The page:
GAA move to tackle threat of drugs, alcohol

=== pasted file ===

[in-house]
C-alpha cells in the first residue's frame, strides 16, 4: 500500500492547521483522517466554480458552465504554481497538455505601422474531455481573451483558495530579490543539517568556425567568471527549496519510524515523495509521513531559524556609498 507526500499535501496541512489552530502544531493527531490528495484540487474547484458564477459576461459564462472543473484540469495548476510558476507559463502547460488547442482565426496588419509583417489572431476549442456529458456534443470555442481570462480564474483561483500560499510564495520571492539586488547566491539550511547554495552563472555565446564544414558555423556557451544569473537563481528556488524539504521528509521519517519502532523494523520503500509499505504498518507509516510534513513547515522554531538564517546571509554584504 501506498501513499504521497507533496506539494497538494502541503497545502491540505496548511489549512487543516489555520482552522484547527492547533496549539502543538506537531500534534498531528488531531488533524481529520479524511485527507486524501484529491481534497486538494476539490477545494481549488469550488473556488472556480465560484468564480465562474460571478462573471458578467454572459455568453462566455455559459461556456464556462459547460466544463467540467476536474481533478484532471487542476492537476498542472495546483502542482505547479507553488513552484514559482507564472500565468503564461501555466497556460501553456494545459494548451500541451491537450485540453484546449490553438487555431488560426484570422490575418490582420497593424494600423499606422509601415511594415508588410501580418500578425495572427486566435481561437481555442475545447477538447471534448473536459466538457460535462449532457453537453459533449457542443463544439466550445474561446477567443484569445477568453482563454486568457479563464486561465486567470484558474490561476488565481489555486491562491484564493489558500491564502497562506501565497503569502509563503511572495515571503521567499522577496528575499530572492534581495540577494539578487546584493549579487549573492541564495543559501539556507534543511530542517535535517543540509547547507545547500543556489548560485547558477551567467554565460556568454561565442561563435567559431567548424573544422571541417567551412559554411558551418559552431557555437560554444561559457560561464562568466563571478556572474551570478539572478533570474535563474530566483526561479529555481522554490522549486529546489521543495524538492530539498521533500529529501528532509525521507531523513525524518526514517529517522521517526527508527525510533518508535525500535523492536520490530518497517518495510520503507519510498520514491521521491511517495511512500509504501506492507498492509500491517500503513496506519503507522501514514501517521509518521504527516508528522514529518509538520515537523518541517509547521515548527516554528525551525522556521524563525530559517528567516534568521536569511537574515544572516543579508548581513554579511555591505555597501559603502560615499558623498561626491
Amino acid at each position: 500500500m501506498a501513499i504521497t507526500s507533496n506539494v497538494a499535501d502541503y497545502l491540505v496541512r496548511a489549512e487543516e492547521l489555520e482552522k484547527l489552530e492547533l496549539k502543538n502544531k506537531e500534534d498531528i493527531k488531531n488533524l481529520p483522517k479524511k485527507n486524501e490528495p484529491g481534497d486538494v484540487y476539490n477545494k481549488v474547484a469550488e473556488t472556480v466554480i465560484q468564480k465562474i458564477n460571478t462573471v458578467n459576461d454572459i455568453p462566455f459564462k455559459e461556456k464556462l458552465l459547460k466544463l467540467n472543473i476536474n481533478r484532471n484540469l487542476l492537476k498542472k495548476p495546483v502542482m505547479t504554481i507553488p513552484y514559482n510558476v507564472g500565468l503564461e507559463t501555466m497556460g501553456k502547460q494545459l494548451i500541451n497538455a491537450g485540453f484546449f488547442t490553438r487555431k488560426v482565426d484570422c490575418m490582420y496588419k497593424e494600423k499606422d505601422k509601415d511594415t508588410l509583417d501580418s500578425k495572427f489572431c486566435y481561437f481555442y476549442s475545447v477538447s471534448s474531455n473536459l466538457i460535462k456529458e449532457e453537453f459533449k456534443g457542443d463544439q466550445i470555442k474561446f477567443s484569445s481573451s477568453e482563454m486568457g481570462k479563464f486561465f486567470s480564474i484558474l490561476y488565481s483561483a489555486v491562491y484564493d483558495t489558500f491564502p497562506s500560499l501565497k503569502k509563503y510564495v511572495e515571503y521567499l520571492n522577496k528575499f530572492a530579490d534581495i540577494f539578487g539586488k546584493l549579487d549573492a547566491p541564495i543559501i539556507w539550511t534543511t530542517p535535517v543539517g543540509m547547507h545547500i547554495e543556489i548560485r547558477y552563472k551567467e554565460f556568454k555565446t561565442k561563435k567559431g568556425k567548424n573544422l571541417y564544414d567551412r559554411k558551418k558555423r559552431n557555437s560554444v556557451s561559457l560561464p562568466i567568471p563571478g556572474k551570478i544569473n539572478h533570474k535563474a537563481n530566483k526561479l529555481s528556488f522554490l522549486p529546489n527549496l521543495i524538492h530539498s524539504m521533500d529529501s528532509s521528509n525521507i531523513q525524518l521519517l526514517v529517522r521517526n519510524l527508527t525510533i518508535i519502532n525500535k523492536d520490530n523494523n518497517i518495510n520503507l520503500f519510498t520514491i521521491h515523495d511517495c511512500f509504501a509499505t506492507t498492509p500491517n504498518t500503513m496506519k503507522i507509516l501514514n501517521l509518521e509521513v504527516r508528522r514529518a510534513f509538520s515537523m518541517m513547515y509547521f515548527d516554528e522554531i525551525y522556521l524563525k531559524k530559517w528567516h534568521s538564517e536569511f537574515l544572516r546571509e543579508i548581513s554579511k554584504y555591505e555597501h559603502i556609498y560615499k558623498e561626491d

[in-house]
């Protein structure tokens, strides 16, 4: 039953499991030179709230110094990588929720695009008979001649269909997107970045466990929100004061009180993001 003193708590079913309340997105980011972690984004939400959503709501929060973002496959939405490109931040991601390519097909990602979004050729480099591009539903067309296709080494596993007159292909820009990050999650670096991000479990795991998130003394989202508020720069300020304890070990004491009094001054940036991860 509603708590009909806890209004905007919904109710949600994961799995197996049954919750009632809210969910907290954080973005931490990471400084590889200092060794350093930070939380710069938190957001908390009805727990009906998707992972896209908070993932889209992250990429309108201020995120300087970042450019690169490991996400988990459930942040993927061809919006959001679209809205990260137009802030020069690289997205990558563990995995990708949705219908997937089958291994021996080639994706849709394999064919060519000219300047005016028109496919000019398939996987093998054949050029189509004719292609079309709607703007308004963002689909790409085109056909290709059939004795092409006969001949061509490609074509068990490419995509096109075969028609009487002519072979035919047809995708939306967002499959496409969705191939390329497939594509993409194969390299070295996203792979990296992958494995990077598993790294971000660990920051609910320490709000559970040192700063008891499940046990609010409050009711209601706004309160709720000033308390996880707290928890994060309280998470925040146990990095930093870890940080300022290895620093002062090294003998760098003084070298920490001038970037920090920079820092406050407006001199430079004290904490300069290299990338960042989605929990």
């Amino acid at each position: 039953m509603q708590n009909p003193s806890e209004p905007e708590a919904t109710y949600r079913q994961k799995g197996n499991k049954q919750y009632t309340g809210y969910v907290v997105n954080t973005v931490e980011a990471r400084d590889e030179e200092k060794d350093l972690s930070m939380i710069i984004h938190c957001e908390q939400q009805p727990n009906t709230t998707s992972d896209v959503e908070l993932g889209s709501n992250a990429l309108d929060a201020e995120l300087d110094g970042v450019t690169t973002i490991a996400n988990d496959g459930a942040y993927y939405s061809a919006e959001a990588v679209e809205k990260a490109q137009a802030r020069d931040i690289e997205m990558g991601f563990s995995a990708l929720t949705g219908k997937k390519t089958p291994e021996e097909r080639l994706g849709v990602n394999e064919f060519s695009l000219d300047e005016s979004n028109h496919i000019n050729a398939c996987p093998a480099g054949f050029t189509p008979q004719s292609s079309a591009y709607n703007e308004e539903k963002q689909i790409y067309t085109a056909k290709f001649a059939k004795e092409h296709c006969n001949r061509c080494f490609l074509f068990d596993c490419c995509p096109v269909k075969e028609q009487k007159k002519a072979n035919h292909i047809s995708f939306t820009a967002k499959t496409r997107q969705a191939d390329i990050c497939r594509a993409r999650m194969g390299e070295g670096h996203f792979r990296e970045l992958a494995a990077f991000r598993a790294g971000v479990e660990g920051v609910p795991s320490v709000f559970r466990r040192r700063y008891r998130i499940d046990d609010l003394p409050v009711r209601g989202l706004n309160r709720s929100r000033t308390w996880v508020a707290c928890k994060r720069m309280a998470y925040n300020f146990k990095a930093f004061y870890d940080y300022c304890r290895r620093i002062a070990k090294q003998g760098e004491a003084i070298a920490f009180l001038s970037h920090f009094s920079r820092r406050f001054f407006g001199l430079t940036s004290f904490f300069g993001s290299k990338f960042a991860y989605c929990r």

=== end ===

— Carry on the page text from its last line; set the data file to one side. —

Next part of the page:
The County Roscommon launch of a new GAA blueprint for dealing with drug and alcohol related issues was held in the Abbey Hotel, Roscommon on Thursday night last. ASAP (Alcohol & Substance Abuse Prevention) represents an attempt to tackle the many difficulties posed within the GAA by alcohol and substance abuse.    The launch was told that the GAA’s eventual aim to have a person appointed in every single GAA club in the country who will have responsibility in this area. These individuals will be expected to implement a Club Drug and Alcohol policy.    Currently county co-ordinators are being appointed and Thursday night’s launch was hosted by Roscommon’s co-ordinator, well-known Elphin man Mr. Noel Collins.    Also present on Thursday night was Mr. Brendan Murphy, who is National Co-Ordinator of the ASAP Programme and Mr. Michael Maguire, chairperson of Roscommnon GAA County Board.    Guest of Honour was Mr. Fergal O’Donnell, manager of the Roscommon minor team and former inter-county player.    A GAA Club Manual has been launched and this well-presented booklet addressed issues in the following format: 1. How to develop a Club Drug and Alcohol Policy; 2. How to talk to someone about their drug and alcohol use; 3. Where to get help; 4. Alcohol; 5. Drugs and their effects. The book is being made available to all GAA clubs in the country.    Noel Collins said that the GAA – ‘which has been criticised a lot’ – deserved congratulations for this initiative. He felt there were many things that could be done to address the issues concerned. Television advertisements were ‘glamourising’ alcohol and peer pressure was also a problem. The GAA, he said, is the major sports organisation in the country and it is taking a lead on this issue which other sports bodies should follow.   Brendan Murphy said that currently there are fourteen ‘officers’ in place in the country, including Noel Collins in Roscommon. When the GAA had about 250 in place – one in every club in the country – it would represent more personnel fighting drugs and alcohol than the Dept. of Health, HSE or Gardai can put behind a campaign, he noted.    Mr. Murphy said that everyone knew someone with a drink problem and it was important to address the issues that arise. There were certain steps that could be taken, certain policies that could be implemented by GAA clubs. One simple example was the notion of not having medal presentations for underage teams in public houses. Mr. Murphy added that a DVD presentation would follow the publication of the book and there were also plans to get some of the best-known GAA players in the country to send messages (warning of the dangers posed by drugs and alcohol/highlighting what services are available) to young players via the web and mobile phones.    Paul Gillen, who is behind the ‘Fathers & Sons’ course run by the HSE, spoke of the relationship between fathers and sons and in an informative address advised fathers and coaches present of the importance of communicating with young boys.